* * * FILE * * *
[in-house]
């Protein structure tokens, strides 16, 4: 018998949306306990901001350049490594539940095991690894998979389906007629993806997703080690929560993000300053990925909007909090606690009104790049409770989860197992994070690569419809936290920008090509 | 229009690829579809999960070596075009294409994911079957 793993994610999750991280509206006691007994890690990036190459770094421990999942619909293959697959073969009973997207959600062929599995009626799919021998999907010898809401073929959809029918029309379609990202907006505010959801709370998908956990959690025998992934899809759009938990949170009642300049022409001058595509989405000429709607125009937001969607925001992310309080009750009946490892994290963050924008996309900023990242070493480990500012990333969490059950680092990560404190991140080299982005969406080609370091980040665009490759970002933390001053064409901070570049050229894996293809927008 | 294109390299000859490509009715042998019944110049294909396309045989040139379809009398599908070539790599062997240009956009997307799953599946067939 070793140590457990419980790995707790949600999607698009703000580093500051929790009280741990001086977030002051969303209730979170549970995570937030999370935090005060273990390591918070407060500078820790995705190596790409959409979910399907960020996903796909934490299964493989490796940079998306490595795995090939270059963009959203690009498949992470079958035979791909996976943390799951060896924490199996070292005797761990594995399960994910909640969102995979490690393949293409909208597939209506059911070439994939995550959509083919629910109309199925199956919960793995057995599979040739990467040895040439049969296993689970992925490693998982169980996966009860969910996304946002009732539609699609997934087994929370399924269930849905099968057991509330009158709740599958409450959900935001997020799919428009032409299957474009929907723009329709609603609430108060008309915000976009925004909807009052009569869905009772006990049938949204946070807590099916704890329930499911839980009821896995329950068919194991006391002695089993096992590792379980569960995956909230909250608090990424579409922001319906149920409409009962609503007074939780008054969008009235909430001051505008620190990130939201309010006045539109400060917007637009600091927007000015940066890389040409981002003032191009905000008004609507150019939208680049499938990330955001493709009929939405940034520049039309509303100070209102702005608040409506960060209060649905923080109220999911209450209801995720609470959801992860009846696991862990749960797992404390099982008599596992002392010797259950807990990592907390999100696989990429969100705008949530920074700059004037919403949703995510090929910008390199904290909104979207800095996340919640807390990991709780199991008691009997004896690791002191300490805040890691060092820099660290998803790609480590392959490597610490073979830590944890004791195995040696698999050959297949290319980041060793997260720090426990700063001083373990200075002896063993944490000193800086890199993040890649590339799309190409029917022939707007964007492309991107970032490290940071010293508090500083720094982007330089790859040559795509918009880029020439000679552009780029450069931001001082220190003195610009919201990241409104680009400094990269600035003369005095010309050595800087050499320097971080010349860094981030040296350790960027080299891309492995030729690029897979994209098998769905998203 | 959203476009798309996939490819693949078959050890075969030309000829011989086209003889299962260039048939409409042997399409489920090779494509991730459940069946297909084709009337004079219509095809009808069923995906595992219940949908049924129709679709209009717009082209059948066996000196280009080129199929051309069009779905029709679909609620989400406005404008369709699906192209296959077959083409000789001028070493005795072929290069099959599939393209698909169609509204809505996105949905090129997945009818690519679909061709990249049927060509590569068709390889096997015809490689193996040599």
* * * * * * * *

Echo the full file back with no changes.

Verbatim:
[in-house]
């Protein structure tokens, strides 16, 4: 018998949306306990901001350049490594539940095991690894998979389906007629993806997703080690929560993000300053990925909007909090606690009104790049409770989860197992994070690569419809936290920008090509 | 229009690829579809999960070596075009294409994911079957 793993994610999750991280509206006691007994890690990036190459770094421990999942619909293959697959073969009973997207959600062929599995009626799919021998999907010898809401073929959809029918029309379609990202907006505010959801709370998908956990959690025998992934899809759009938990949170009642300049022409001058595509989405000429709607125009937001969607925001992310309080009750009946490892994290963050924008996309900023990242070493480990500012990333969490059950680092990560404190991140080299982005969406080609370091980040665009490759970002933390001053064409901070570049050229894996293809927008 | 294109390299000859490509009715042998019944110049294909396309045989040139379809009398599908070539790599062997240009956009997307799953599946067939 070793140590457990419980790995707790949600999607698009703000580093500051929790009280741990001086977030002051969303209730979170549970995570937030999370935090005060273990390591918070407060500078820790995705190596790409959409979910399907960020996903796909934490299964493989490796940079998306490595795995090939270059963009959203690009498949992470079958035979791909996976943390799951060896924490199996070292005797761990594995399960994910909640969102995979490690393949293409909208597939209506059911070439994939995550959509083919629910109309199925199956919960793995057995599979040739990467040895040439049969296993689970992925490693998982169980996966009860969910996304946002009732539609699609997934087994929370399924269930849905099968057991509330009158709740599958409450959900935001997020799919428009032409299957474009929907723009329709609603609430108060008309915000976009925004909807009052009569869905009772006990049938949204946070807590099916704890329930499911839980009821896995329950068919194991006391002695089993096992590792379980569960995956909230909250608090990424579409922001319906149920409409009962609503007074939780008054969008009235909430001051505008620190990130939201309010006045539109400060917007637009600091927007000015940066890389040409981002003032191009905000008004609507150019939208680049499938990330955001493709009929939405940034520049039309509303100070209102702005608040409506960060209060649905923080109220999911209450209801995720609470959801992860009846696991862990749960797992404390099982008599596992002392010797259950807990990592907390999100696989990429969100705008949530920074700059004037919403949703995510090929910008390199904290909104979207800095996340919640807390990991709780199991008691009997004896690791002191300490805040890691060092820099660290998803790609480590392959490597610490073979830590944890004791195995040696698999050959297949290319980041060793997260720090426990700063001083373990200075002896063993944490000193800086890199993040890649590339799309190409029917022939707007964007492309991107970032490290940071010293508090500083720094982007330089790859040559795509918009880029020439000679552009780029450069931001001082220190003195610009919201990241409104680009400094990269600035003369005095010309050595800087050499320097971080010349860094981030040296350790960027080299891309492995030729690029897979994209098998769905998203 | 959203476009798309996939490819693949078959050890075969030309000829011989086209003889299962260039048939409409042997399409489920090779494509991730459940069946297909084709009337004079219509095809009808069923995906595992219940949908049924129709679709209009717009082209059948066996000196280009080129199929051309069009779905029709679909609620989400406005404008369709699906192209296959077959083409000789001028070493005795072929290069099959599939393209698909169609509204809505996105949905090129997945009818690519679909061709990249049927060509590569068709390889096997015809490689193996040599």